Thomas Ferrell Cunningham was my dad. He was first and foremost a builder. Dad’s tools were simply an extension of him. Even in dress clothes, he always carried a tape measure in his pocket. He said he had to have it for balance because if he forgot it he would walk crooked.
At the beginning of every building project after the very first shovel of dirt or other first step had been taken, he would always say “Now all we lack is finishing.” The echo of his voice saying those words rings in my head now as I attempt to capture some of my memories of him.
One of my very first memories of life, not just of Dad, is playing with his wooden extension ruler that folded out and in like an accordian. (This was before the pull-out tape measure that he later favored so much.) I was simply fascinated with that wooden ruler. I still have one at home that I unfold and fold occasionally just for the fun of it. I remember him letting me “help” measure – what a thrill for me. I know now that a toddler is not at all “helpful” on any building project, but Dad’s absolute love for and patience with children was one of his truly remarkable characteristics – one that I believe brought him as much joy as it did those of us who were blessed by it.
Dad’s patience extended to his own mistakes. When boards didn’t exactly fit as they were supposed to or some other slight mishap happened on a project, he would study the situation carefully, cock his head a little and then say “A blind man on a galloping camel would never see that” or he might say “I think I can fix that with some half inch caulk”.
Another noteworthy aspect of Dad’s building was the longevity of it. He loved to work with concrete and mortar more than any other form of building. His favorite was laying concrete blocks, but he could also lay bricks. When he was 93 years old, he agreed to lay the bricks on a column on my carport. My son Dan (Legacy Keeper Dan Foster) planned to help Dad and me, but the only time we could coordinate the project was a very short time after one of Dad’s cancer treatments. I will never forget the look on his doctor’s face when I asked him how soon it would be safe for Dad to lay bricks after the treatment. The doctor asked “How old did you say you are, Mr. Cunningham?” in total disbelief. Dad bricked the lower part of the column (the hardest) and then let Dan and me “help” him do the rest so we could learn how to lay bricks. Dad proudly kept a picture of this last building project on his phone the remaining two years of his life. Another of my treasured memories is the barbecue grill he built for me when he was in his eighties that is pictured at the left.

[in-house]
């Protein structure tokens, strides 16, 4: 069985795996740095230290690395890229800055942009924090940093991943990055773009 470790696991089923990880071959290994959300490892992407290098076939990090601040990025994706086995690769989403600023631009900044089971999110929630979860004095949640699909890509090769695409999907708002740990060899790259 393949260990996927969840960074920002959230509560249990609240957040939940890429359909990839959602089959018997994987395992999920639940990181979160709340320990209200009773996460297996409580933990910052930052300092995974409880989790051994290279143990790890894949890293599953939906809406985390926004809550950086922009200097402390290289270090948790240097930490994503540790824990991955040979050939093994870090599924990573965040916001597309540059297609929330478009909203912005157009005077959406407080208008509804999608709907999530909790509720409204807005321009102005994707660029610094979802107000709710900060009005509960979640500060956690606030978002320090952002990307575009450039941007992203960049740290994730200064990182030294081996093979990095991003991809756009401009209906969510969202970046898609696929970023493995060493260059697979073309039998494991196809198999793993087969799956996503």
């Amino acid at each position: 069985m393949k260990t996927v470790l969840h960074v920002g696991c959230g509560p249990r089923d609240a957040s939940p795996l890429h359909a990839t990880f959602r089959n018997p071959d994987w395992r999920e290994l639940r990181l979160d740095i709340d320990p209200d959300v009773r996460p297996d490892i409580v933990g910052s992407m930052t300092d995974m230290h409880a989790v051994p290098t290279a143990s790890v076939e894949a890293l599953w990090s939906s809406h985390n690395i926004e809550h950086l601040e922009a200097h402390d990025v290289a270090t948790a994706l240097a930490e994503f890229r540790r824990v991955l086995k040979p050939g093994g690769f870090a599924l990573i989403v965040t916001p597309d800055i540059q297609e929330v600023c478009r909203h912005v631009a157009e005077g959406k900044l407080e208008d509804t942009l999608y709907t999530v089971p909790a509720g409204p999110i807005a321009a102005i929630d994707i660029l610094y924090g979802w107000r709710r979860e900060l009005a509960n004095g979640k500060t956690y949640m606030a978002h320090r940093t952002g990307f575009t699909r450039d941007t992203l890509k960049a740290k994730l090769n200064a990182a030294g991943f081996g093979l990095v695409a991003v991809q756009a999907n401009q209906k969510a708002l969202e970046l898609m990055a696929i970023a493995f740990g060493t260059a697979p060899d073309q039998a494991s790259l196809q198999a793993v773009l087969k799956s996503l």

Dad also spent the last years of his life helping make quilts. Along with his brother Glenn, Dad cut the pieces for a quilt for each of his 14 grandchildren. All the quilts had remnants of clothes that had belonged to Mary, his wife of 42 years who died in 2015. Dad’s carpentry skills served him well as he quickly learned the very exacting process of measuring and cutting quilt pieces accurately. My fondest memory of this whole process was the look of intense concentration on his face as he carefully cut each piece with his tongue sticking out between his lips as if getting each piece just right was the most important thing in the world.
Looking back on this precious memory, I believe that in his final years “getting it just right for his grandchildren” actually was the most important thing in the world to Dad. I feel very blessed to have the quilt project as one of my final memories of him.